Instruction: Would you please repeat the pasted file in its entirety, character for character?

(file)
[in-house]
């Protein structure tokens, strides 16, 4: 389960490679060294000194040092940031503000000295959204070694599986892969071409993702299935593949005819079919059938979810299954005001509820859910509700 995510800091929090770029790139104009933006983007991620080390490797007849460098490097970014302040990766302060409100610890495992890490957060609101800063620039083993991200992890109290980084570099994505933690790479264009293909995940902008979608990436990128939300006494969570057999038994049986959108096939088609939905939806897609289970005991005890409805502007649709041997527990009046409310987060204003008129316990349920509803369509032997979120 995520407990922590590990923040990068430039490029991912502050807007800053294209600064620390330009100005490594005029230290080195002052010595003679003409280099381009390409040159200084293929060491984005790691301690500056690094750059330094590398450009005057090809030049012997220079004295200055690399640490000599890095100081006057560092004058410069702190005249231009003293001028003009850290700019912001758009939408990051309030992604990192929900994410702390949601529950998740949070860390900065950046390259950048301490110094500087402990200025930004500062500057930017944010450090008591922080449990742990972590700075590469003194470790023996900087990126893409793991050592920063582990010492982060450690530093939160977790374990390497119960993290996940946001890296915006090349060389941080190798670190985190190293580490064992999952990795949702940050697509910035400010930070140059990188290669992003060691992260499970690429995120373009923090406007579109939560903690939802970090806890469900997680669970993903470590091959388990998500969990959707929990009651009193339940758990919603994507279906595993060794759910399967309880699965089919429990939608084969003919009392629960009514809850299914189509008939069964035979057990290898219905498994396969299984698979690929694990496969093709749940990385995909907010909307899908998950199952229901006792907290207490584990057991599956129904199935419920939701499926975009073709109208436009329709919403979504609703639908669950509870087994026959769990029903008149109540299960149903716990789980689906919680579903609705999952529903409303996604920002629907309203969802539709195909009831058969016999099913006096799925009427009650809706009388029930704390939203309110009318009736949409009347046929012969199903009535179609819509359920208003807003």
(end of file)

[in-house]
């Protein structure tokens, strides 16, 4: 389960490679060294000194040092940031503000000295959204070694599986892969071409993702299935593949005819079919059938979810299954005001509820859910509700 995510800091929090770029790139104009933006983007991620080390490797007849460098490097970014302040990766302060409100610890495992890490957060609101800063620039083993991200992890109290980084570099994505933690790479264009293909995940902008979608990436990128939300006494969570057999038994049986959108096939088609939905939806897609289970005991005890409805502007649709041997527990009046409310987060204003008129316990349920509803369509032997979120 995520407990922590590990923040990068430039490029991912502050807007800053294209600064620390330009100005490594005029230290080195002052010595003679003409280099381009390409040159200084293929060491984005790691301690500056690094750059330094590398450009005057090809030049012997220079004295200055690399640490000599890095100081006057560092004058410069702190005249231009003293001028003009850290700019912001758009939408990051309030992604990192929900994410702390949601529950998740949070860390900065950046390259950048301490110094500087402990200025930004500062500057930017944010450090008591922080449990742990972590700075590469003194470790023996900087990126893409793991050592920063582990010492982060450690530093939160977790374990390497119960993290996940946001890296915006090349060389941080190798670190985190190293580490064992999952990795949702940050697509910035400010930070140059990188290669992003060691992260499970690429995120373009923090406007579109939560903690939802970090806890469900997680669970993903470590091959388990998500969990959707929990009651009193339940758990919603994507279906595993060794759910399967309880699965089919429990939608084969003919009392629960009514809850299914189509008939069964035979057990290898219905498994396969299984698979690929694990496969093709749940990385995909907010909307899908998950199952229901006792907290207490584990057991599956129904199935419920939701499926975009073709109208436009329709919403979504609703639908669950509870087994026959769990029903008149109540299960149903716990789980689906919680579903609705999952529903409303996604920002629907309203969802539709195909009831058969016999099913006096799925009427009650809706009388029930704390939203309110009318009736949409009347046929012969199903009535179609819509359920208003807003």